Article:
Uniform corrosion, also known as general corrosion, is the uniform loss of metal over an entire surface. However, it is not regarded as the most serious form of corrosion of stainless steel because it is relatively easy to predict. This type of corrosion is perhaps the most well known corrosion type in existence.
Uniform corrosion is characterized and expressed as a mass loss per unit area and unit of time, e.g. mm/year. If the corrosion rate is less than 0.1 mm/year the stainless steel is normally considered to be resistant.
Problems with uniform corrosion on stainless steel are most likely to occur with exposure to strong acid and hot alkaline environments. Generally, inorganic acids are more aggressive than organic, with hydrochloric acid being one of the worst.
|Inorganic acids||Organic acids||Alkaline solutions|
|Sulphuric acid (H2SO4)||Formic acid (HCOOH)||Sodium hydroxide (NaOH)|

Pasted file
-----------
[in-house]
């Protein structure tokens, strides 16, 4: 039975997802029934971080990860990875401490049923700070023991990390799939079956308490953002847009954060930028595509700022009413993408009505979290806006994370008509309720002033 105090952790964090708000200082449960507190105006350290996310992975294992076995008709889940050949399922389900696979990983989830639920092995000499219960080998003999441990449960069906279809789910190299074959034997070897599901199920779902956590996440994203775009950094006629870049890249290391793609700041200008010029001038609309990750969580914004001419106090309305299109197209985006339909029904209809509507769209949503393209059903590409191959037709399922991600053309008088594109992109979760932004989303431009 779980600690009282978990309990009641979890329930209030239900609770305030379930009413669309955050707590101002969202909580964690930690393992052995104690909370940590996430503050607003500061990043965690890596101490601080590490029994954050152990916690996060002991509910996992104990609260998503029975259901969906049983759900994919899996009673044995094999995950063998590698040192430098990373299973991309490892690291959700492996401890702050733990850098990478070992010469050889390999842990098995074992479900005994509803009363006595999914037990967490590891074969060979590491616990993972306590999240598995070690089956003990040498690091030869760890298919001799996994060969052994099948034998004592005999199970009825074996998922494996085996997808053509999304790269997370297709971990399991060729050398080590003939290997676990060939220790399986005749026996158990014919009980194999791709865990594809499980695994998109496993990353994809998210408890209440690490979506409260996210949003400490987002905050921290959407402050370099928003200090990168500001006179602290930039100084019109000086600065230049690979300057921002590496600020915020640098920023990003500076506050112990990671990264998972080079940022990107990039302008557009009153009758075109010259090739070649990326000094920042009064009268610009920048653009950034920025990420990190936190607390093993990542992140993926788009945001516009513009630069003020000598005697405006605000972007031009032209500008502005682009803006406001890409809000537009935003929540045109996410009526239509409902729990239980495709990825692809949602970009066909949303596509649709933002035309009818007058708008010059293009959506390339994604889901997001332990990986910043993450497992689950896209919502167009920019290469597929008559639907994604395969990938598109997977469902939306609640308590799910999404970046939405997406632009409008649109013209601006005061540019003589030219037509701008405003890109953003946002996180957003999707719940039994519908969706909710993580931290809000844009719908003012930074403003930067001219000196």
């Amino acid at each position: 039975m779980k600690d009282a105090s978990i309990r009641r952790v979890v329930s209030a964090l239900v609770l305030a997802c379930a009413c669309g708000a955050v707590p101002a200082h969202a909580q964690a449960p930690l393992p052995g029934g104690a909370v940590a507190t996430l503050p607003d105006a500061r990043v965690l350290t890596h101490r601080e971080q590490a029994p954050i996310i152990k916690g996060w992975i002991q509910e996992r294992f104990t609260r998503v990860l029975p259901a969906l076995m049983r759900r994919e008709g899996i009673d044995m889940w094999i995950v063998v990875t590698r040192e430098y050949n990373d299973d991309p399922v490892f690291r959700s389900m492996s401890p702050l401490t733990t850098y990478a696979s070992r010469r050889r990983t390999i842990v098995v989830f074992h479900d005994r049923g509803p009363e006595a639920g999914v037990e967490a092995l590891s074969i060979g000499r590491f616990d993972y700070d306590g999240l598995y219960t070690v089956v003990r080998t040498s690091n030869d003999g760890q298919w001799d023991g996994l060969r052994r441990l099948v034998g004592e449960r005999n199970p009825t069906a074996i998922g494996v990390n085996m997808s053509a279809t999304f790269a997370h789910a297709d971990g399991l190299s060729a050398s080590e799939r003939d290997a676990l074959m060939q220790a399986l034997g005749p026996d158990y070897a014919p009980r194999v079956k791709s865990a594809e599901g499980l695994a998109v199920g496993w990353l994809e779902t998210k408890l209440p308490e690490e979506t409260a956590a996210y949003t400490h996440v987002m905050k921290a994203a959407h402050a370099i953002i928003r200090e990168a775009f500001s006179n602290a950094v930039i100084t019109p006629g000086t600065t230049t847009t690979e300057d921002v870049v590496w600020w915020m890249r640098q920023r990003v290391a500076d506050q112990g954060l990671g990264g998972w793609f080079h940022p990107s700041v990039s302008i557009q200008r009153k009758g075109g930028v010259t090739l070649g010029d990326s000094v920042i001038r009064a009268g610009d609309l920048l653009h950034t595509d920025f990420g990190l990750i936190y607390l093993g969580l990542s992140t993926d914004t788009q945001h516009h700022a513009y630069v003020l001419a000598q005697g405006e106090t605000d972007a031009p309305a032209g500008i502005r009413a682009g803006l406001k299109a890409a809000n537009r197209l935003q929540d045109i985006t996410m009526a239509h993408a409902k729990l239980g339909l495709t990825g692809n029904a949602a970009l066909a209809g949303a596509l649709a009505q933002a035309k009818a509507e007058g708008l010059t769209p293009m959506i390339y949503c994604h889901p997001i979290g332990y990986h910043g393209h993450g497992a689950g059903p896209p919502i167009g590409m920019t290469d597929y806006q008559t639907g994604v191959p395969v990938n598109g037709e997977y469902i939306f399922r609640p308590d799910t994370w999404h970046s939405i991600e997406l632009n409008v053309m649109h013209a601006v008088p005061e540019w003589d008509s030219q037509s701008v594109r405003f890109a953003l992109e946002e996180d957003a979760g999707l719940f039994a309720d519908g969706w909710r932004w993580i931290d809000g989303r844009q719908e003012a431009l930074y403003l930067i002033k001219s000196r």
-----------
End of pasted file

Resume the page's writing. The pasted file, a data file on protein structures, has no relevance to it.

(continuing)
|Phosphoric acid ((H3PO4)||Tartaric acid||-|
|Hydrochloric acid (HCl)*||Acetic acid (CO3COOH)||-|
|Nitric acid (HNO3)**||Lactic acid||-|
* Pitting occurs at low concentration/low temperature
** Passivation at low concentrations
Acids can also be divided into reducing (non-oxidizing) and oxidizing acids:
|Reducing||All organic acids and most inorganic acids; H2SO4 in concentrations up to about 90%.|
|Oxidizing||Above all HNO3; H2SO4 in concentrations over about 90%|
As a rule, the higher the concentration and temperature of the solution, the more aggressive it becomes and the sooner problems with uniform corrosion are likely to occur. Also, impurities in the solution can have a drastic influence.
Depending on the type of environment, alloying elements have a varying influence on the uniform corrosion resistance of stainless materials: